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Nielsen Research Shows Differences Between Boomers, Millennials

NEW YORK—Nielsen has released a report entitled “The Me Generation Meets Generation ME,” which explore the media consumption habits of the Boomers and Millennials, two sought-after audiences for ad dollars representing approximately the same number of consumers.

Baby Boomers (born between 1946 and 1964) control 70 percent of disposable income in the United States, in contrast to Millenials (born between 1977 and 1994) who are increasingly burdened by student loans.

Boomers are more likely to use a desktop computer, have a landline and watch traditional TV, although their tablet adoption doubled between 2011 and 2102. They spend 174 hours per month watching TV (Millennials watch 107 hours) and are the dominant audience in 16 of the top 25 shows. Boomers prefer characters they can relate to and light-hearted, clever humor. Men of this age group prefer wit and dialogue-based plots, while women show a preference for family-friendly humor and sentimental themes.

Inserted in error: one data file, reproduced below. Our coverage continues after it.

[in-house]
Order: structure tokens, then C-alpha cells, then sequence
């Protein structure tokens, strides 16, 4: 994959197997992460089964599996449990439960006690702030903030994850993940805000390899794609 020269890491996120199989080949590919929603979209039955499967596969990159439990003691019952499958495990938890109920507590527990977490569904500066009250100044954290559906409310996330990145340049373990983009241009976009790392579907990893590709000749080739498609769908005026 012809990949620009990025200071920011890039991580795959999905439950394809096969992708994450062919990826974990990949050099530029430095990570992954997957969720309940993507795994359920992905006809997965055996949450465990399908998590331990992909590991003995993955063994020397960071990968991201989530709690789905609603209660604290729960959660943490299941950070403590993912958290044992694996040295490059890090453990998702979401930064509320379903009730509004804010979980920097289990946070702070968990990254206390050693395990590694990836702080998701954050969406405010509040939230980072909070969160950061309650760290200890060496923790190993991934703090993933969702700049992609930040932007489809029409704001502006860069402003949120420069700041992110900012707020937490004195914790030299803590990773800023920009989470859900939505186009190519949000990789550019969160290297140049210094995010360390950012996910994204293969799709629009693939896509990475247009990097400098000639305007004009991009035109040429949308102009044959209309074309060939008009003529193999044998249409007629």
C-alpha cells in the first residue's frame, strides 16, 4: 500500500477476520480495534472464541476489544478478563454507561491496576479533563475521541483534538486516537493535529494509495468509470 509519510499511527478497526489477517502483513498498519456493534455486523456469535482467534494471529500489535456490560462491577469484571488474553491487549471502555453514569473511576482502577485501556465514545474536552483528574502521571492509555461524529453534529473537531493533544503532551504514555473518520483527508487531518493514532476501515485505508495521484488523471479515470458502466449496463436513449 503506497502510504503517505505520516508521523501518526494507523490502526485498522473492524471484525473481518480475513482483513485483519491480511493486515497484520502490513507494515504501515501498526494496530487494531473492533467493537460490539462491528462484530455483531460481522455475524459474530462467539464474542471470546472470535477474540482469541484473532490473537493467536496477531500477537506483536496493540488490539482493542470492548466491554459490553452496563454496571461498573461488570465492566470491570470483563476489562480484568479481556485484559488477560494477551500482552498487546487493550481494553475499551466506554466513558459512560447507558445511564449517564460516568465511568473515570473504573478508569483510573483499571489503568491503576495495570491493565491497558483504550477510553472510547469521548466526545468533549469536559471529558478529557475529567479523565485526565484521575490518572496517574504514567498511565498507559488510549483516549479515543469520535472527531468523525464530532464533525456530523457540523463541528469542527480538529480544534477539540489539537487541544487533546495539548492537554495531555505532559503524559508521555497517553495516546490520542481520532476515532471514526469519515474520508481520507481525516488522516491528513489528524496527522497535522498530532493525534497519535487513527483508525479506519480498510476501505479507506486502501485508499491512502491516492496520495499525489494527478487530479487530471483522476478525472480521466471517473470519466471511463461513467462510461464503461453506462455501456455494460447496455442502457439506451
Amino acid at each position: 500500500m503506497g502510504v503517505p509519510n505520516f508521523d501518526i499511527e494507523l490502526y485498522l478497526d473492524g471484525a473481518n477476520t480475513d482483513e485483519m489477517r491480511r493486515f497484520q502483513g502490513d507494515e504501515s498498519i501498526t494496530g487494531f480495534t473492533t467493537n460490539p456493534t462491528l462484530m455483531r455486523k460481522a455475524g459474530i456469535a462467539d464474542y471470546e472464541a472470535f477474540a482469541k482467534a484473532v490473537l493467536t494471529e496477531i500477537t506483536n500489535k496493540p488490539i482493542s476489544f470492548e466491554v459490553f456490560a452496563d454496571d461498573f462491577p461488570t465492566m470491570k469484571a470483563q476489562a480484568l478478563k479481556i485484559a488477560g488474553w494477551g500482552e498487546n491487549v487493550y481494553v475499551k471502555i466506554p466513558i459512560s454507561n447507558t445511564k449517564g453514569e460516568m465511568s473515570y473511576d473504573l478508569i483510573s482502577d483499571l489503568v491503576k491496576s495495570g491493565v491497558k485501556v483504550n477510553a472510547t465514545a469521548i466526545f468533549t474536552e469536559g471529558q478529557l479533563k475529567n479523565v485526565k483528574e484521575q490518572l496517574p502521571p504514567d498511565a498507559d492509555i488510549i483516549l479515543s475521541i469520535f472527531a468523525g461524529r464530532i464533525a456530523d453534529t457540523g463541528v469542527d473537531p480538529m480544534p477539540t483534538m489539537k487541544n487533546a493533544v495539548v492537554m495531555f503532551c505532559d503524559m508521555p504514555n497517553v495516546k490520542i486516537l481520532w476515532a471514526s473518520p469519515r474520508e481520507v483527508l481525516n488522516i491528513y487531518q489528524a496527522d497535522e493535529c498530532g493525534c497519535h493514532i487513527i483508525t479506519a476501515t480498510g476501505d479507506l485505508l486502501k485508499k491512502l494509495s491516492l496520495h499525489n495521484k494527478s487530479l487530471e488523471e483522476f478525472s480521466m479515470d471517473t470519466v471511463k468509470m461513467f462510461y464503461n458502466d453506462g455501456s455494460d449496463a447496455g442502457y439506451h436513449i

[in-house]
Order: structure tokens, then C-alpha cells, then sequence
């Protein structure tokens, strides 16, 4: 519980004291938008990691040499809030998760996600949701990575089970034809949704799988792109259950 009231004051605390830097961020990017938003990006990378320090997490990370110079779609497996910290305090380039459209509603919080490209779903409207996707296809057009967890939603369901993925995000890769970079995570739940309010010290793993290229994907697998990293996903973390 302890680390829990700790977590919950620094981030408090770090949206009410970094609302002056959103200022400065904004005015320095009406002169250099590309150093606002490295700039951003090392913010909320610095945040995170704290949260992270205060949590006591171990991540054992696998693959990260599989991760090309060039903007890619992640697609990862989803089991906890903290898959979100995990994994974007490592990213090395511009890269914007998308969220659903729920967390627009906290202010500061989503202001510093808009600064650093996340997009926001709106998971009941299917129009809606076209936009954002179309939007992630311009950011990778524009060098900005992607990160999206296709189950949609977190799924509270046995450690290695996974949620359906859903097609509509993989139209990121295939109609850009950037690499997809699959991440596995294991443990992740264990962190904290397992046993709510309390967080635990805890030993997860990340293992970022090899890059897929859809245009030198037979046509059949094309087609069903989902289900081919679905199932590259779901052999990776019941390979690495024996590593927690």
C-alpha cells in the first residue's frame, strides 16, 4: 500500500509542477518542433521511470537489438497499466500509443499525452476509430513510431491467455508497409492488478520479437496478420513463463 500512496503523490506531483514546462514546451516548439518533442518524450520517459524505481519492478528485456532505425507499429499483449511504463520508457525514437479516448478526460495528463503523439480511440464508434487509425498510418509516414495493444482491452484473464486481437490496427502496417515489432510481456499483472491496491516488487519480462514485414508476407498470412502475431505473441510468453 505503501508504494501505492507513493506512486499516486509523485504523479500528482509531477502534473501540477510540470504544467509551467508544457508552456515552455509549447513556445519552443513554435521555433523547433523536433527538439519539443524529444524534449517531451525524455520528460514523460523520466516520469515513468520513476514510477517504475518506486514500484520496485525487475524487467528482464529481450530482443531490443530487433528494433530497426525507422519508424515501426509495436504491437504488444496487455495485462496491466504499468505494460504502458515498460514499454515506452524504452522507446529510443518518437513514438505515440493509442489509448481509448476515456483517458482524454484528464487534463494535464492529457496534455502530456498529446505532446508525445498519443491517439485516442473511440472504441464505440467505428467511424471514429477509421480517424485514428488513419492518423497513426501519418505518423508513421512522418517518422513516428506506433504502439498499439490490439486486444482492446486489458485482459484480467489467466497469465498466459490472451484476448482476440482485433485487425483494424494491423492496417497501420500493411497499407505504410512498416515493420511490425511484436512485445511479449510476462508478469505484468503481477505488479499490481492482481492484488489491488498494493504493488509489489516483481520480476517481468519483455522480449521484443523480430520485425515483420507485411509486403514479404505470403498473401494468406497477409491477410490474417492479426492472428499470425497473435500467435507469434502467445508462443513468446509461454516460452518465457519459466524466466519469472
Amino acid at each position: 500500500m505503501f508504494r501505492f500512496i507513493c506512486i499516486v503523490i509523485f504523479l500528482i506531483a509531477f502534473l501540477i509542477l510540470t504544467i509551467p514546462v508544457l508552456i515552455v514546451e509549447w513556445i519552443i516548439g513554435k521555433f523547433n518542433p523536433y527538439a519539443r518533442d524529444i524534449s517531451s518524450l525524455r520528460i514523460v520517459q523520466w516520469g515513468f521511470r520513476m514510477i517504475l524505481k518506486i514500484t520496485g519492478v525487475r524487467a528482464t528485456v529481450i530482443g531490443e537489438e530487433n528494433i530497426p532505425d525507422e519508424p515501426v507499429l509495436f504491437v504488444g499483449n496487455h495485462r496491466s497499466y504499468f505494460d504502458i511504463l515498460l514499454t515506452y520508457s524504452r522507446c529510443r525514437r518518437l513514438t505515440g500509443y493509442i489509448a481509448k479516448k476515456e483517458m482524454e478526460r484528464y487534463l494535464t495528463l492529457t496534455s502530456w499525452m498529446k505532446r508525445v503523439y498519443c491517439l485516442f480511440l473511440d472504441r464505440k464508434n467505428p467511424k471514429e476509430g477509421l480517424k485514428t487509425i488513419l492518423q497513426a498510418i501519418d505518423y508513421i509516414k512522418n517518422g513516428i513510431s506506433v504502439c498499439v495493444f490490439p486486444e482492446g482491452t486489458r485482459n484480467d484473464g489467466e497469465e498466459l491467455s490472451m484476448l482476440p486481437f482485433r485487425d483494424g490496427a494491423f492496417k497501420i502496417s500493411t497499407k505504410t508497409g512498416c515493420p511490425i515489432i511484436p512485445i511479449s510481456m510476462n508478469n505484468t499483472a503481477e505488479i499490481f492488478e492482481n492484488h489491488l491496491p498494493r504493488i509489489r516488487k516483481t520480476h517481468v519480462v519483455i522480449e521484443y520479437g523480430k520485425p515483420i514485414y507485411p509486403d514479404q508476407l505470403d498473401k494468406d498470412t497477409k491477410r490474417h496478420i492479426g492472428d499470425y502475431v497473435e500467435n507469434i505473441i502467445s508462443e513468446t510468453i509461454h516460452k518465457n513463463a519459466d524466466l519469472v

Three-quarters of Millennials own a smartphone, 73 percent own a laptop and 68 percent own a game console, and the No. 1 TV show for Boomers isn’t even in the top 30 for Millennials. This group likes off-beat, saracastic, slapstick humor and like their older counterparts prefer characters of a similar age. Visuals are keen to attracting their attention. In terms of story lines, males like quirky or sport-focused entertainment, while females gravitate to aspirational themes (like celebrities, fun).

Nielsen also says its NeuroFocus research gives insight into how the changes that come with age affect the efficacy of communication. This is most marked beginning in the mid-50s, when distraction suppression mechanisms are weakened.